Horrible Harry Series

Book review by
Carrie Kingsley, Common Sense Media
Horrible Harry Series Book Poster Image
Fun tales of impish jokester's sweet adventures with pals.

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A lot or a little?

The parents' guide to what's in this book.

Educational Value

The Horrible Harry books have varying amounts of science, history, and other academic content based on what's happening in Harry's classroom, and, since readers are likely the same age as Harry and his friends, they can relate to the social and emotional lessons here, too. 

Positive Messages

Despite his nickname, Harry really does try to be a good person, as do all the kids in his class. There's an emphasis on being inclusive and helping others, and every book is a lesson on doing the right thing.

Positive Role Models & Representations

The kids in Room 2B (and later 3B) have no shortage of adults as positive role models: their teacher, principal, librarian, and all the adults in their town. The kids themselves are good role models for navigating friendships and social pressure.

Violence & Scariness
Language

What parents need to know

Parents need to know that the star of Suzy Kline's Horrible Harry series isn't so horrible. In fact, Harry's more of an imp than a troublemaker -- especially in the later books. His escapades aren't about causing trouble, they're about exploring, having fun, and following his interests, even when that involves sneaking around. He slips under the school fence to his secret hideout so he can think in a tree and explore nature, not to cause trouble or skip school. Most often, Harry finds himself in a jam when he's trying to do something nice for someone else. He has a good heart, a sarcastic and joke-filled brain, and a huge capacity to care.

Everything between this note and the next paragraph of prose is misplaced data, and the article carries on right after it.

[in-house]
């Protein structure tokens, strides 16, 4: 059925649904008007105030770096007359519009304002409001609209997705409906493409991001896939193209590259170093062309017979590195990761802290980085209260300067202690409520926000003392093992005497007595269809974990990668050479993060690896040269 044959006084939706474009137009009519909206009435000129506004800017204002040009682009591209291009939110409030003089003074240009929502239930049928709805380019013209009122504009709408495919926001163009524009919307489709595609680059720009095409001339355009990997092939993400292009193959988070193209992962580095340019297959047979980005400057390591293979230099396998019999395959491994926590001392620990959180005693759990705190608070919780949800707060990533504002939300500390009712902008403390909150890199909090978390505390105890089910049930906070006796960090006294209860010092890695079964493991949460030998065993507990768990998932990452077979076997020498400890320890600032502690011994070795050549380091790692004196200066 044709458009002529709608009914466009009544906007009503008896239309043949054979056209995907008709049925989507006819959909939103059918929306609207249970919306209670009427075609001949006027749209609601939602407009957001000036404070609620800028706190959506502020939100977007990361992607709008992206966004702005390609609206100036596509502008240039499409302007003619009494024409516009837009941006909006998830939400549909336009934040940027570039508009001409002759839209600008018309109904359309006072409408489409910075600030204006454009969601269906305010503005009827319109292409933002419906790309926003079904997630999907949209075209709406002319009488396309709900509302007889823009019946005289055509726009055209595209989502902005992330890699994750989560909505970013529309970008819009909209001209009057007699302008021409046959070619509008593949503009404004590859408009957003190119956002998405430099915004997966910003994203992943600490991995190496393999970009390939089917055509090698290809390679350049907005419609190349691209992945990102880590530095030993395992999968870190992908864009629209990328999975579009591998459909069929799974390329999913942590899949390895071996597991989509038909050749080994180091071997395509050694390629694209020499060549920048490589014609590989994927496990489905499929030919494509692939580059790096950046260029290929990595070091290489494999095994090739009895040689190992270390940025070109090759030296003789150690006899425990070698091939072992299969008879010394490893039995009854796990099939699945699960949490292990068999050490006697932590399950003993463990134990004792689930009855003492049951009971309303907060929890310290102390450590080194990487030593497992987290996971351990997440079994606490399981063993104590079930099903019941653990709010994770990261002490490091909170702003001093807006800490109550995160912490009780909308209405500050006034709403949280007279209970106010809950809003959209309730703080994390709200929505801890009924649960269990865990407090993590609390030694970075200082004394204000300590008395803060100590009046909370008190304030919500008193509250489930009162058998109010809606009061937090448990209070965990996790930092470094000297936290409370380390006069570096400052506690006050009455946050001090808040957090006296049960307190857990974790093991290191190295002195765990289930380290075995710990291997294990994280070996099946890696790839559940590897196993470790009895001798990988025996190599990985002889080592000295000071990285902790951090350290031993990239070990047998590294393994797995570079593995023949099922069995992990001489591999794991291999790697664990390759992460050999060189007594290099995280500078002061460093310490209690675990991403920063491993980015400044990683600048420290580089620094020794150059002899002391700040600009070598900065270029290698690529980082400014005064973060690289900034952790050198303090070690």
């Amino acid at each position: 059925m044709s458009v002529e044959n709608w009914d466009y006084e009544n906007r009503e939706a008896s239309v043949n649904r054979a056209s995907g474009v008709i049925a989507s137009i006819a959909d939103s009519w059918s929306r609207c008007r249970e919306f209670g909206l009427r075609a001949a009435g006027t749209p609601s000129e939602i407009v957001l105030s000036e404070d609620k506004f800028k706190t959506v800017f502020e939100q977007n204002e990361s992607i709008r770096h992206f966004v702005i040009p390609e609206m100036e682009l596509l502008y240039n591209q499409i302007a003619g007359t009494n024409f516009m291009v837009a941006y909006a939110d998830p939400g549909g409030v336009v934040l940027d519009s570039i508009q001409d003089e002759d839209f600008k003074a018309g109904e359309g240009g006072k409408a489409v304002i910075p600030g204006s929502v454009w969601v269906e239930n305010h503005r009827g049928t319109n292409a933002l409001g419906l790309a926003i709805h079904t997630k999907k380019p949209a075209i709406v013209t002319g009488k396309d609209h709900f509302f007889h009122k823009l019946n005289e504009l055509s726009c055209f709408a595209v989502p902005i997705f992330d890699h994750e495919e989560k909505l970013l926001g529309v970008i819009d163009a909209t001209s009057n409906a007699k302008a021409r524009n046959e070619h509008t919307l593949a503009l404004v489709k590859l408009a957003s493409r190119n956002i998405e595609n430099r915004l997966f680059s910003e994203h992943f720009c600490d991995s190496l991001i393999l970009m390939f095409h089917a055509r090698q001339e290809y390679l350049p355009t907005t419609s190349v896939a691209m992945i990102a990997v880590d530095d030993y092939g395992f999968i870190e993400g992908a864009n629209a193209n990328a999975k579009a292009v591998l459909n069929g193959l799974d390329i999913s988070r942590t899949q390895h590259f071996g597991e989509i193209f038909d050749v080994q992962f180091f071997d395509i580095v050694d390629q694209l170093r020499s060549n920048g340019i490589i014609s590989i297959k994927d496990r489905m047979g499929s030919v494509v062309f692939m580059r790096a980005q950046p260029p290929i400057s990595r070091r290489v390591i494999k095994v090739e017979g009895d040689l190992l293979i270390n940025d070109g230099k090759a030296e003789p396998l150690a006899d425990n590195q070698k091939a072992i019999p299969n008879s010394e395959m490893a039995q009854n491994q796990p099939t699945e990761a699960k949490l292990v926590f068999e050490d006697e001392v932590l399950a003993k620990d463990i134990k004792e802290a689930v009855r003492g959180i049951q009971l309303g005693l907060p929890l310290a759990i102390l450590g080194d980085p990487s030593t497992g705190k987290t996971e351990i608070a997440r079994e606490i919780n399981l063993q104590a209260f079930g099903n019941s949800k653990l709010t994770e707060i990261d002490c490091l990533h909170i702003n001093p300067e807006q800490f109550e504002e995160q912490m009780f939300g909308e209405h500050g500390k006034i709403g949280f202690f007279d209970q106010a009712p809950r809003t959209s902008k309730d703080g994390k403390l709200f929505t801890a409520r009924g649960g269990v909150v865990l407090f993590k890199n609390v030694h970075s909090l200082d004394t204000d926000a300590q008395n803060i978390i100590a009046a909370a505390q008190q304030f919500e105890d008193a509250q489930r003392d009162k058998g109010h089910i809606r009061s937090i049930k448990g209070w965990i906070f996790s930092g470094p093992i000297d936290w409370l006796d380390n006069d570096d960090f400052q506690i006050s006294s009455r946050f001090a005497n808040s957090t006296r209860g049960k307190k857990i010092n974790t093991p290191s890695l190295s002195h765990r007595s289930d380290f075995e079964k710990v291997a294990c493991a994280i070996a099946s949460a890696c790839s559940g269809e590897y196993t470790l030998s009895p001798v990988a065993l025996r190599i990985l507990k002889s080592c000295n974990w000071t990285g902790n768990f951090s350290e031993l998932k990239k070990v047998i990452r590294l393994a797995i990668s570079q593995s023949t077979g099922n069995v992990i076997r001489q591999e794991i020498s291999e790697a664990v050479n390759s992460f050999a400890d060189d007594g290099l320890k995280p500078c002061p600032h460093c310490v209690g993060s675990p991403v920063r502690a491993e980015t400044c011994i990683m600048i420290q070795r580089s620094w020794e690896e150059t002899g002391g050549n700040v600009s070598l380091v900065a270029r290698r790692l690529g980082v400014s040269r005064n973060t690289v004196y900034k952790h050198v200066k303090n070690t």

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What's the story?

In HORRIBLE HARRY, young Harry gets into trouble and is more "horrible" early in the series; after a handful of books, he's evolved from a mean-ish kid some readers wouldn't like into good-hearted rascal it's hard not to love. The stories are narrated by Harry's best friend Doug, and follow the kids in Miss Mackle's South School class through art contests, new students, a wedding, a lice infestation, and more. The stories are sweet and told in a conversational "kid" style that isn't dumbed down. These books focus on aspects of everyday life that kids experience, both in the classroom and in the outside world with their families.

Is it any good?

This series is big on compassion and forgiveness, and showing that an independent streak doesn't always mean trouble if it's paired with a good heart. The Horrible Harry series doesn't go overboard on any lesson: Harry develops a crush on a girl, one that's sustained for many books but is never overdone with swooning and over-the-top gestures readers wouldn't relate to. The book about lice at school is particularly compassionate, as the kids at South School learn that getting lice is common and not something to be embarrassed about.

This series is a funny, mischievous way of focusing on doing good things and being a good person, and reminding readers that gross jokes are sometimes extra funny.

Talk to your kids about ...

  • Families can talk about how Horrible Harry and his friends often break the rules but don't get in much trouble because their motivation isn't mischief, it's being helpful or going on an adventure. Does the reason you break the rules matter?

  • Do you have the same kinds of kids in your classroom that Harry has in his? Who is most like Harry, Doug, Mary, and Song in your class? Do you think your "Harry" is as kindhearted as this one?

  • What do you think of the way the adults in Harry's world respond to his mischief?

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